Patrick Haggerty, country musician best known as Lavender Country, seated on a stoop and wearing a gray cowboy hat with a rainbow embroidered on the front, plus customized gray leather cowboy boots
Patrick Haggerty Credit: Marie Tomanova

I’m wary about jumping on the “nature is healing” train, but I have to admit that when I heard the news that groundbreaking gay country band Lavender Country were returning to the Hideout stage for the Cosmic Country Showcase, it felt like a pretty big ray of hope—every time they’ve graced this festive event with their tunes, it’s been a great celebration. Led throughout their various incarnations by 77-year-old Patrick Haggerty, Lavender Country released what is almost certainly the first openly gay country album in 1973. That self-titled LP is majestic and magical; almost half a century later, I still think it’s one of the best country records ever made in terms of its instrumentation, melody, and eloquent, poignant lyrics. The universe of the album is raw and confrontational, and touches on Haggerty’s socialist anger—which at that time was less provocative than his songs about emotional connection and sexual wooing between men. Due to its themes and the era of its release, Lavender Country ultimately proved hard to market, and its original pressing on Gay Community Social Services of Seattle was limited to 1,000 copies.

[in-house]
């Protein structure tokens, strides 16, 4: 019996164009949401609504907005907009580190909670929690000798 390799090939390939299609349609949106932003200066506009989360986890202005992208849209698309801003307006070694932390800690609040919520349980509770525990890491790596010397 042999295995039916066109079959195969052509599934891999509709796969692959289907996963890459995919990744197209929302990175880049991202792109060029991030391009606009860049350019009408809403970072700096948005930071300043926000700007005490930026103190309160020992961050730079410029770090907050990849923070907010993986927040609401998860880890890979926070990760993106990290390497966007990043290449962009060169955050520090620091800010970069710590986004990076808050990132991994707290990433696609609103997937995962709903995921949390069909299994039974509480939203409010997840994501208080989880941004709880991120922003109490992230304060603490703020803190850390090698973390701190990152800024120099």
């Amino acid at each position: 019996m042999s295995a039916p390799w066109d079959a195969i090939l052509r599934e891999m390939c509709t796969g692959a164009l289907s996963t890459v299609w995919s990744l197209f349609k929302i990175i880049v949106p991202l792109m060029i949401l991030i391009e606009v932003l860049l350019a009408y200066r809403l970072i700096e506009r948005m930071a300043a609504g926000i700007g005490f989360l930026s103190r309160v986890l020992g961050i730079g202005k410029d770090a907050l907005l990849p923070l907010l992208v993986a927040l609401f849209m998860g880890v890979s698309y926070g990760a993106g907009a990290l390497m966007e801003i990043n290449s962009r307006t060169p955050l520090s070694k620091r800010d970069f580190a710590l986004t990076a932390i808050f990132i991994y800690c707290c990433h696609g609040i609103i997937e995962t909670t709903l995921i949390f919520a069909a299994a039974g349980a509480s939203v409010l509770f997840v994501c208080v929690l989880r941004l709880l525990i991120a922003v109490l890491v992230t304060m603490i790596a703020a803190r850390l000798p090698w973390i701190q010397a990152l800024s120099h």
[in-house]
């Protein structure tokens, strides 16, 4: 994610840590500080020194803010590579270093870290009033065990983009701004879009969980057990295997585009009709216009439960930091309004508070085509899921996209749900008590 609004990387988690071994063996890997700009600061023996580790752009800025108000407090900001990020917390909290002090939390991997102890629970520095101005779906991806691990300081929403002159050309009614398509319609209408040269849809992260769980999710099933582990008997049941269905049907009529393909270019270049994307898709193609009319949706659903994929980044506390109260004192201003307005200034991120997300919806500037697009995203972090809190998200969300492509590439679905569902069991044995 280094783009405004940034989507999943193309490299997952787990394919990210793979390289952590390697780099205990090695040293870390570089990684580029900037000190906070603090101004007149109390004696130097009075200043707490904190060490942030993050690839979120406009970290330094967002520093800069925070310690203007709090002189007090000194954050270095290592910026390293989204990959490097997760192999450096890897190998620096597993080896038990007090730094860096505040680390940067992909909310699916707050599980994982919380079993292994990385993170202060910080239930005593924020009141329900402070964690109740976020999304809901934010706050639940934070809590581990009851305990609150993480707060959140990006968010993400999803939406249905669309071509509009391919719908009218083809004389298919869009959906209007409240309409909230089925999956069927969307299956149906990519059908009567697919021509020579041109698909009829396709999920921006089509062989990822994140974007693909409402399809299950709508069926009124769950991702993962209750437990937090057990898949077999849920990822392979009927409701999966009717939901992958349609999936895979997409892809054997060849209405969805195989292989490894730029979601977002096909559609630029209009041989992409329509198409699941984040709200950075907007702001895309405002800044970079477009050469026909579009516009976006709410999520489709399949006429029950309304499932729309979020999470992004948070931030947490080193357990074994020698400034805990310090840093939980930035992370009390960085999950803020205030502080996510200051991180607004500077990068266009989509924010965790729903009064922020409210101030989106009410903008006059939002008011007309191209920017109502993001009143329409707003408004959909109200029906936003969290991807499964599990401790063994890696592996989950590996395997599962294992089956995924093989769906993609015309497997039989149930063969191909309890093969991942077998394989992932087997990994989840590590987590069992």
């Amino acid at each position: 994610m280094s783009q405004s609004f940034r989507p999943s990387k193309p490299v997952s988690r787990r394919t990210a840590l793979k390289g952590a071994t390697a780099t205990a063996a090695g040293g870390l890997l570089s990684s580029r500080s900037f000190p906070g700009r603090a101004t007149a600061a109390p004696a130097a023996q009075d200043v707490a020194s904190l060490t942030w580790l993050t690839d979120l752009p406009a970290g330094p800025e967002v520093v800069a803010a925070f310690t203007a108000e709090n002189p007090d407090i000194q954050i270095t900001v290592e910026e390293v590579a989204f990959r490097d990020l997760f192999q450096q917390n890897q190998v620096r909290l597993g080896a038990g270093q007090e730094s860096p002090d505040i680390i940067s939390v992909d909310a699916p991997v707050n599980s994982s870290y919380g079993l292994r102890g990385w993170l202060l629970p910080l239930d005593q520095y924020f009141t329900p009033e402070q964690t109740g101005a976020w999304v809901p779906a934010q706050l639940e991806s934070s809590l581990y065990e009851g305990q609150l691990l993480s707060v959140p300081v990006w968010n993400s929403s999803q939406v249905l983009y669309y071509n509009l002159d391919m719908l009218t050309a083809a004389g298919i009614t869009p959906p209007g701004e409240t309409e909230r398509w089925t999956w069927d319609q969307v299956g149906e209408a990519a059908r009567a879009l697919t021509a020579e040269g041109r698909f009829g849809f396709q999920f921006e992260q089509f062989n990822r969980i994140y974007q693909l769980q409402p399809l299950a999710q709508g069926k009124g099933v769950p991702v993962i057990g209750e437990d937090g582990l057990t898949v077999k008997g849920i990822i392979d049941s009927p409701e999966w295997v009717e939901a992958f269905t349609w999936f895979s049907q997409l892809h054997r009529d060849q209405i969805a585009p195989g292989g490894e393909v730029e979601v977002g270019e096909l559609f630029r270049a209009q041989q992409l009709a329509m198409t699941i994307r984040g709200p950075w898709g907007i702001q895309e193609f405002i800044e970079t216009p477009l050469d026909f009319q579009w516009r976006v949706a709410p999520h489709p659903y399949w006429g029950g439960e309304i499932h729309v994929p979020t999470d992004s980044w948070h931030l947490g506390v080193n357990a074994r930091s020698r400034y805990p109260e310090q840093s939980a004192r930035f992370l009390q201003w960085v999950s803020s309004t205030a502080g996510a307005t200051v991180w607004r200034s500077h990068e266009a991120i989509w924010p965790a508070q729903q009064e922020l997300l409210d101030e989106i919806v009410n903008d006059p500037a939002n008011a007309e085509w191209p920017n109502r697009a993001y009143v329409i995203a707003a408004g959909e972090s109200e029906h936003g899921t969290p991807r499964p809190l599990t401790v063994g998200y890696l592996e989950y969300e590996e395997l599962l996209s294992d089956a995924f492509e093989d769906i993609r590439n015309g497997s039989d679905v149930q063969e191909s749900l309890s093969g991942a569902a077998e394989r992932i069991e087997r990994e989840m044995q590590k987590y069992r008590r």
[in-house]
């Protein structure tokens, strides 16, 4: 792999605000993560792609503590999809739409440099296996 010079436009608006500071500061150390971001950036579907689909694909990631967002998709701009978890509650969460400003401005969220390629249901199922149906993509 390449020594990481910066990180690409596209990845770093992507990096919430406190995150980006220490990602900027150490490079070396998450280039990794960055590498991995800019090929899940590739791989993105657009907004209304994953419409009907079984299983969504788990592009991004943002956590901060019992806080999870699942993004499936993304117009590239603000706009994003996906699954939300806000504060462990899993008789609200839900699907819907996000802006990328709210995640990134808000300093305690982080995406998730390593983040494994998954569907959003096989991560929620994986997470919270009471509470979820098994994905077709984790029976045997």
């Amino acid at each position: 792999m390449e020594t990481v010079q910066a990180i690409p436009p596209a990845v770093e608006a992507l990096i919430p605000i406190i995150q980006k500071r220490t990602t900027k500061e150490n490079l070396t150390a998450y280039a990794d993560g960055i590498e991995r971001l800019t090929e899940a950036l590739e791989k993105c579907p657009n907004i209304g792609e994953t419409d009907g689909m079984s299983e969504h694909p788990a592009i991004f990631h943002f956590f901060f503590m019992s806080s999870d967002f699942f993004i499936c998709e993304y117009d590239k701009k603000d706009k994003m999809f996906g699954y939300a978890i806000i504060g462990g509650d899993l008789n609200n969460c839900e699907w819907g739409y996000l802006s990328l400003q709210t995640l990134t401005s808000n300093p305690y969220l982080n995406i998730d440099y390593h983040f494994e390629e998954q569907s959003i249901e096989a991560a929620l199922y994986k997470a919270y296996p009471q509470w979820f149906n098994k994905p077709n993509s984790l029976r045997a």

Reissued by Paradise of Bachelors in 2014, the record drew in new listeners with its beauty and brilliance, and in 2016, Dan Taberski helped spread the word further with the short documentary These C*cksucking Tears, which debuted at South by Southwest. When Haggerty and the current iteration of the band finally released the follow-up to their debut, 2018’s Blackberry Rose and Other Songs & Sorrows, it was to a whole different world. An openly queer country album was no longer an isolated oddity, it was a contribution to a community, and there was an audience eager and ready to receive it. Haggerty made his latest musical statement in January when he unexpectedly dropped a new single, “Treasures That Money Can’t Buy” (not to be confused with the classic gospel song of the same name). It’s a sentimental song delivered in a classic, straightforward style with production that feels like it could have come off an old 78. It’s a reminder to cherish the intangibles of friendship and love over the cruel demands of the rat race—and the bite of Haggerty’s scorn for greed gives it sharp teeth.

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The Cosmic Lavender Country Tour Lavender Country headline the Cosmic Country Showcase, with host Andrew Sa. Fri 10/29, 9 PM, Hideout, 1354 W. Wabansia, $15, 21+

The Cosmic Lavender Country Tour Lavender Country headline the Cosmic Country Showcase, with host Andrew Sa. Sat 10/30, 9 PM, Hideout, 1354 W. Wabansia, $15, 21+